After a launching is accomplished, the captive piston element 60 is manually reset by pushing the element inwardly until the piston skirt 72 is again seated in the pressure chamber outlet opening 56b. The trigger element is then reset to the upper holding position and the pressure chamber 56 is then repressurized by operation of the air pump 62. The vehicle 10 with the portions 14 and 16 nested and latched together is then positioned on the launcher 12 ready for launching when the trigger handles 90 are depressed as illustrated in FIGS. 1, 4 and 5.
The captive piston element 60 is guided for linear movement from the holding position (FIGS. 4 and 5) in the direction of the arrow "B" and in a reverse direction during resetting by the sliding engagement between the piston skirt 72 and the surface of the chamber outlet opening 56b. In addition, forward portions of the piston element leg 76 and end wall 78 are supported for horizontal sliding movement by surfaces on the bottom of slots in the wall segments 80 and 82 having a shape like an inverted "T" as shown in FIG. 6. Vertical surfaces on opposite sides of these slots of inverted T-shape limit the extent of any lateral deviation of the piston element 60 during an impact stroke and during resetting. After the end wall 78 of the piston element strikes the tang 50 to propel the vehicle 10 away from the launcher 12 during the launching process, further forward travel of the piston element after the tang is ejected is arrested by engagement between the sloped upper surface of the leg 76 and the upper surface of the uniquely shaped opening 89 of the trigger element. This engagement also tends to bias the trigger element upwardly from the releasing or launching position toward the holding position and thus, initiates the resetting process. Later on, the tang 50 of the vehicle 10 may again be positioned in the ready position for the next launching after the piston element is manually returned or reset by inward pressure applied by a finger. The outer edge of the piston skirt 72 is tapered to facilitate inward movement of the piston element after a launch. The sloped upper edge of the leg 76 engages the upper edge of the opening 89 in the trigger element to arrest the forward travel of the piston element after a launch before the skirt 22 becomes fully disengaged from the outlet opening 56b of the pressure chamber 56 of the launcher.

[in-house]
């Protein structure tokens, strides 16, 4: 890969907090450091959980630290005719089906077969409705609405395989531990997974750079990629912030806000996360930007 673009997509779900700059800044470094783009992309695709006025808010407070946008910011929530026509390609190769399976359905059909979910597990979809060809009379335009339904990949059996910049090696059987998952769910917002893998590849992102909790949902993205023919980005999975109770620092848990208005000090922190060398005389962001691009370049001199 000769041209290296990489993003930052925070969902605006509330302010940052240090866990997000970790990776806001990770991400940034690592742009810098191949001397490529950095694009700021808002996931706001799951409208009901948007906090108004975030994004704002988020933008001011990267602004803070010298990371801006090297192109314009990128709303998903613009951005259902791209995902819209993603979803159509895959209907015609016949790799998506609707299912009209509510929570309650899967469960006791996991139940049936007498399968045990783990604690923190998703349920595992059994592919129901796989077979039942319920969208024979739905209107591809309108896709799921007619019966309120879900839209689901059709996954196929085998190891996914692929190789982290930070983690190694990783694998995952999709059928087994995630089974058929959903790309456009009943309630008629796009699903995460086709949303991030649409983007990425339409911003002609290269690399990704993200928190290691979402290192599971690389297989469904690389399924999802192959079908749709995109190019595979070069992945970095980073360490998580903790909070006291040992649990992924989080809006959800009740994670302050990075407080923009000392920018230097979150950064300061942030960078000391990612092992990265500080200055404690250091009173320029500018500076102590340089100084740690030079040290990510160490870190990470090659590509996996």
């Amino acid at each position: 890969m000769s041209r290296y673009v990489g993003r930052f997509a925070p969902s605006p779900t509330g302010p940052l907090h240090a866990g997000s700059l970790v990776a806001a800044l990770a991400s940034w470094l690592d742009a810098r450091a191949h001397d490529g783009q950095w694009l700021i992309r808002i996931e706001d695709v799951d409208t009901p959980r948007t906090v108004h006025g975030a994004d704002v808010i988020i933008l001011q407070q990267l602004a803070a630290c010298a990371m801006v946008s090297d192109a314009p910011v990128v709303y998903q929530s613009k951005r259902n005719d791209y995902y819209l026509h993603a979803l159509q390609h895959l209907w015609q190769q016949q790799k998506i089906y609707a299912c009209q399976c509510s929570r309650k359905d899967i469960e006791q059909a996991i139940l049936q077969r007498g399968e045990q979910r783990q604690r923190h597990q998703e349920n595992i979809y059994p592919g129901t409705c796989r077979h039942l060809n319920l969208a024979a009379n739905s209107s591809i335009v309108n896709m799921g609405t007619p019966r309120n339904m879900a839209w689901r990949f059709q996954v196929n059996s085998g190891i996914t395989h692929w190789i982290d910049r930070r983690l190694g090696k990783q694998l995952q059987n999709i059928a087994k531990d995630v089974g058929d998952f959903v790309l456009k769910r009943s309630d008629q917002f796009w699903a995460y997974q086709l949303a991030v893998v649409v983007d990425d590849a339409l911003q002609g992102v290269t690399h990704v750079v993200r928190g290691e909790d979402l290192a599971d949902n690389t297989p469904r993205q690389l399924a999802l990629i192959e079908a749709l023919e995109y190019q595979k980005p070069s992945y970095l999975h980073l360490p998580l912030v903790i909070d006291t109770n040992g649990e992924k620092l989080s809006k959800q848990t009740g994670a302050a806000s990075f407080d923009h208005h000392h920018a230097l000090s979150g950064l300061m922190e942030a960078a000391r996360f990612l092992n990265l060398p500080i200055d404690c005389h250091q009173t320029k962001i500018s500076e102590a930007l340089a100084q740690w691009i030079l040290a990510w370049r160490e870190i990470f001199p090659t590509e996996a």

The tapered shell or housing 52 of the launcher resembles a nose section of a rocket type vehicle and relatively large windows 52a are provided on opposite sides adjacent a forward end portion, to afford a view and access to the captive piston element 60 for resetting in preparation for the next launch.
The forward end portion of said body or housing 52 of the launcher 12 is open to form a socket for receiving the tang 50 and cup-like rear end projection 44 of the vehicle 10 in a launching position as shown in FIGS. 4 and 5. A transverse wall 92 provides a stop surface in the launcher body for the rear end wall of the vehicle projection 44 and the tang 50 projects further inwardly toward the piston end wall 78 through an opening 92a in the center of the wall. Forward end portions 94 of the launcher body 52 and the bottom wall 54 engage side wall portions of the vehicle rear end projection 44 and rear end wall as shown in FIGS. 4 and 5 when the vehicle is in position ready for launch and this engagement provides for holding the launcher 12 and vehicle 10 in longitudinal axial alignment until the launch is completed.
Although the present invention has been described with reference to a single illustrated embodiment thereof, it should be understood that numerous other modifications and embodiments can be devised by those skilled in the art that will fall within the spirit and scope of the principles of this invention.
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|U.S. Classification||446/180, 124/61, 446/429|
|International Classification||A63H17/26, A63H17/00, A63H33/00|
|Cooperative Classification||A63H33/003, A63H17/00, A63H17/26|
|European Classification||A63H17/00, A63H33/00D, A63H17/26|